Where Can Alpine Plants Hide from Global Warming?

17 March 2015, by

Environmental conditions, including climate, strongly influence the distribution of plant species. As temperatures continue to rise around the world, many people are concerned about the possible shifts in distribution of plant species, since plants are immobile, and many of them have a limited ability to disperse. These restrictions to changes in their distribution are particularly severe for […]

New Route Up Mt. Everest

11 March 2015, by

Last year’s deadly avalanche on Mt. Everest in Nepal, which killed 16 Sherpas–mountaineering guides indigenous to the region–has led to new safety recommendations for both guides and tourists. The Nepalese authorities have ordered climbers to shift their path up the mountain, to avoid the route of last year’s disaster, according to Vice magazine. The new path […]

Glaciers and Society: Ethnographic Approaches

19 February 2015, by

By Mattias Borg Rasmussen and Karine Gagné According to the 2007 Fifth Assessment Report of the Intergovernmental Panel on Climate Change (IPCC), the decrease of glaciers is a nearly worldwide phenomenon. But how do local communities experience and comprehend melting glaciers? A range of anthropological studies have examined the relationship between glaciers and societies. While glaciers can be […]

A picture of the Three Gorges Dam, Yangtze River, China

Climate Change Brings Global Energy Concerns

18 February 2015, by

Global reliance on hydroelectric energy production has only increased in the 21st century, even as our supply of hydropower has become increasingly uncertain due to climate change impacts, including glacial retreat. South Asia is a clear example: due to the high cost and political risks of importing fuels like oil or coal, countries in this region have increasingly […]

New Glacial Lakes to Transform Swiss Landscape

27 January 2015, by

Ongoing climate change is causing glaciers in the Swiss Alps to shrink dramatically, and some predict they will disappear entirely by the end of the century. As they melt over the coming decades, Swiss scientists estimate that 500 to 600 new lakes covering close to 50 square kilometers of land will form in Switzerland. That’s […]

Indigenous Livelihoods at Bolivia’s Highest Mountain

15 January 2015, by

A new study conducted at Sajama, the highest mountain in Bolivia, shows that local indigenous populations have been able to adapt to the changes in water resources that result from glacier retreat. Other environmental changes, as well as shifting economic and political circumstances, have also shaped their responses. Villarroel and her coauthors describe the area […]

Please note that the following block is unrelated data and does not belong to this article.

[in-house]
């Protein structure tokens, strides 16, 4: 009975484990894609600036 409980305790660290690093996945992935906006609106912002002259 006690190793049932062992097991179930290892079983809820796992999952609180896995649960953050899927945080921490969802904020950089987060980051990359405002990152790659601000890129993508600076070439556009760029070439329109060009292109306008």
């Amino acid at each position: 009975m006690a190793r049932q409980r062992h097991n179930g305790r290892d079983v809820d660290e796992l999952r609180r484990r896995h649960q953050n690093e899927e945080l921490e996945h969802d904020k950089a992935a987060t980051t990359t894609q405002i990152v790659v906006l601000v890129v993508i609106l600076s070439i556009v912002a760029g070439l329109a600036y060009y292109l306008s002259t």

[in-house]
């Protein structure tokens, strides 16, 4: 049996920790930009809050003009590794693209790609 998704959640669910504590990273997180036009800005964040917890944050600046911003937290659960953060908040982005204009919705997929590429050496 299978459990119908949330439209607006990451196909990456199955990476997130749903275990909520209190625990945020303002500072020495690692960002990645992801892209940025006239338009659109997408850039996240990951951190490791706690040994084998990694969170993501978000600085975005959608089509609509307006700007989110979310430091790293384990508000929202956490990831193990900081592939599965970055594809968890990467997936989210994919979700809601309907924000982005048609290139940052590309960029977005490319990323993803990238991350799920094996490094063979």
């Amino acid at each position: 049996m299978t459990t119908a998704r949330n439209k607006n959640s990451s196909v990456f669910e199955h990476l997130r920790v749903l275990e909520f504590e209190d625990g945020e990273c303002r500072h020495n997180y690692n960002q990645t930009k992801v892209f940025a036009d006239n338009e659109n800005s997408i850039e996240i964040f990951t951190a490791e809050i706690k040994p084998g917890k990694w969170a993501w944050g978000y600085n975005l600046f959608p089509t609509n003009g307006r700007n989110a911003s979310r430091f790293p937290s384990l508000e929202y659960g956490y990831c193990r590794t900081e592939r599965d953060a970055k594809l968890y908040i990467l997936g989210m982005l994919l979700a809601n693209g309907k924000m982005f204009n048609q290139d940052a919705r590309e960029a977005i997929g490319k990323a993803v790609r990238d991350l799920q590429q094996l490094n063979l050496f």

On Tibetan Plateau, Permafrost Melt Worse Than Glacial Melt

14 January 2015, by

According to a recent study published in the journal Public Library of Science, glacial melt is taking a backseat in the Himalayas to permafrost melt as a central driver of alpine lake expansion and related environmental hazards. This finding is of great importance to policy-makers and communities, who must prepare for flooding and other hazards […]

Roundup: Glacier beds; Laser Scanning; Kenya’s Glaciers

5 January 2015, by

Glacier beds get slipperier as sliding speed increases “As a glacier’s sliding speed increases, the bed beneath the glacier can grow slipperier, according to laboratory experiments conducted by Iowa State University glaciologists. They say including this effect in efforts to calculate future increases in glacier speeds could improve predictions of ice volume lost to the […]

Photo Friday: Miracles on Arid Lands

19 December 2014, by

Some of the most unanticipated glaciers in the world are siting atop Iran’s mountains. Natural glaciers serve as a major fresh water resource in this arid country. Glacier recede plays a crucial role in affecting Iranian water supplies in urbanism, industries, and agriculture. Hence, Project Pressure was instigated by Klaus Thymann in 2008 as a non-profit […]

Killing Rats to Save Birds as Glaciers Recede

5 December 2014, by

The biggest island-based rat-killing operation in history is under way on South Georgia, an island north of Antarctica and east of the Falklands. The island was once one of the richest seabird breeding territories in the world, but bird populations fell into severe decline after rats arrived aboard sealing and whaling ships in the 19th […]

Photo Friday: COP20 – Voices for Climate

5 December 2014, by

The Twentieth Conference of the Parties (COP 20) of the United Nations Framework Convention on Climate Change (UNFCCC) is happening in Lima, Peru since December 1st, 2014, which will end on December 12, 2014. It gathered about 15,000 people, who represent 195 countries and stakeholders, to negotiate and shape the contribution they will give to […]

A conference expands the debate over hydropower in Bhutan

3 December 2014, by

Hydropower is the mainstay of the Bhutanese economy, but how is the country moving ahead in its development? Is the present method of constructing hydropower projects conducive to economic development? Does it make sense for Bhutan to build 10,000 megawatts of hydropower by 2020, as some have suggested? These were some of the questions that […]